The rise of the middle class in emerging markets has captured the enthusiasm of global businesses, especially in the context of weak demand growth from developed economies. In targeting emerging middle class consumers, the most successful companies are those which can fully assess the middle class potential in prospective markets. For the long-term period through to 2030, Euromonitor International has identified five emerging markets with the best middle class potential, which are China, India, Indonesia, Nigeria, and the Philippines. In these countries, the middle class is set to become a prominent consumer force thanks not only to their large size, but also their strong income growth prospects and a median income exceeding US$10,000 (in constant 2014 prices) per household in 2030.
Top Five Emerging Markets with the Best Middle Class Potential: 2015-2030
Source: Euromonitor International from national statistics
Note: Data are forecast. The size of the bubbles indicates the size of the middle class in 2030.
1. China: Set to remain the world’s largest middle class by 2030
Despite its slowing economy, China remains a potent lure for multinationals and there will be plenty of opportunities for businesses looking to target the country’s middle class consumers with rapidly rising purchasing power. In 2014, the number of middle class households – defined as those with between 75.0% and 125% of median income – stood at 112 million, which made China’s middle class the world’s largest. By 2030, the Chinese middle class is expected to keep its top rank, as it will swell to 137 million households.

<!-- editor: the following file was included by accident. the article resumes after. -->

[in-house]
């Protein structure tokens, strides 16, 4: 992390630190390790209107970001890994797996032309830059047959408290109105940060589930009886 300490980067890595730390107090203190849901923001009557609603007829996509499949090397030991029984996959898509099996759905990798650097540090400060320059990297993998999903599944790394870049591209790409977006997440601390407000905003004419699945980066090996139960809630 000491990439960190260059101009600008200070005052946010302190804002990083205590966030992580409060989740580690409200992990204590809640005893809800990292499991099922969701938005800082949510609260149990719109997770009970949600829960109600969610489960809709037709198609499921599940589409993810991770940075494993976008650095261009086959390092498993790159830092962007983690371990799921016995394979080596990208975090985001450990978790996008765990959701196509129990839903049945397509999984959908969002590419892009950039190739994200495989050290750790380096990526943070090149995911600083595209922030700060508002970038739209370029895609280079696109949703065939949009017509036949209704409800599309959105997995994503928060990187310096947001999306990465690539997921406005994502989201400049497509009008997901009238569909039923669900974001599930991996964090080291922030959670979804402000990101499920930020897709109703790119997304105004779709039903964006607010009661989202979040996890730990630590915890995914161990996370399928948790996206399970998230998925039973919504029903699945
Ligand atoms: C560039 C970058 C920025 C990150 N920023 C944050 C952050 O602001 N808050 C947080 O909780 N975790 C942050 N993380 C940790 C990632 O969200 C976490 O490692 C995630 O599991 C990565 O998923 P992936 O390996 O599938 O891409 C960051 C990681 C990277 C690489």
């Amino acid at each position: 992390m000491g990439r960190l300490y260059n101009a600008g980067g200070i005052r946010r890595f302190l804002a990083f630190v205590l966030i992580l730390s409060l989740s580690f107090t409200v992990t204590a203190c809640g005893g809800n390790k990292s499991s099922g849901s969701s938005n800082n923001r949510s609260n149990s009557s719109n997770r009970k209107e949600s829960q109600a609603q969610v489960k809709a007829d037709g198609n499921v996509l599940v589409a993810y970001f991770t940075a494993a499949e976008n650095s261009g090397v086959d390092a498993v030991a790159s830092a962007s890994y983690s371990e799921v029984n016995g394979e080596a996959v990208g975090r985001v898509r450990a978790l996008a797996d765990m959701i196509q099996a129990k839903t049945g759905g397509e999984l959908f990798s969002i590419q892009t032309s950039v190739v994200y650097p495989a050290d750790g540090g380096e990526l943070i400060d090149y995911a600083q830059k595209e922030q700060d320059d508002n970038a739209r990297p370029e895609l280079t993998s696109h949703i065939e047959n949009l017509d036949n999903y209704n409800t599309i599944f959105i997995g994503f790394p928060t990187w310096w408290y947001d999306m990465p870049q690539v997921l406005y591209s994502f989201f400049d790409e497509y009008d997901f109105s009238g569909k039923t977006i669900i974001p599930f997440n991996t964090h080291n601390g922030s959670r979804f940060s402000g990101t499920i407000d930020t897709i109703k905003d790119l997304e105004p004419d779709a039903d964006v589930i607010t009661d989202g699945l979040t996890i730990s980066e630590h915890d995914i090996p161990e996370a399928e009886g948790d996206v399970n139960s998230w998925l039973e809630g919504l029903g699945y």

What is more, China is expected to enjoy robust median income gain over the long term. Euromonitor International forecasts that during the 2015-2030 period, the median disposable income in China will grow by 89.0% in real terms to reach US$19,709 (in constant 2014 prices) per household – an income which will give Chinese middle class households significant capacity for discretionary spending.
2. India: Robust income gains and solid middle class expansion
India is projected to be among the top five countries with the fastest real gains in median income (with the other four being the far smaller economies of Turkmenistan, Uzbekistan, Georgia and Lithuania). Over the 2015-2030 period, the Indian median income per household is set to increase by 89.8% in real terms to reach US$10,073 (in constant 2014 prices) by the end of that period. This level of median income will not only give the Indian middle class a discretionary spending power, but will also help to transform the country’s consumer market from a “bottom of the pyramid” market towards a middle class consumer market with greater and more sophisticated demand.
By 2030, the number of middle class households in India will exceed 90 million (up from 74 million in 2014), which means that India will keep its current rank as the world’s second largest middle class. However, the fact that India’s middle class of 2030 will remain smaller than that of China in 2014 suggests that there will still be considerable room for the Indian middle class to grow and the need to improve the distribution of income in India.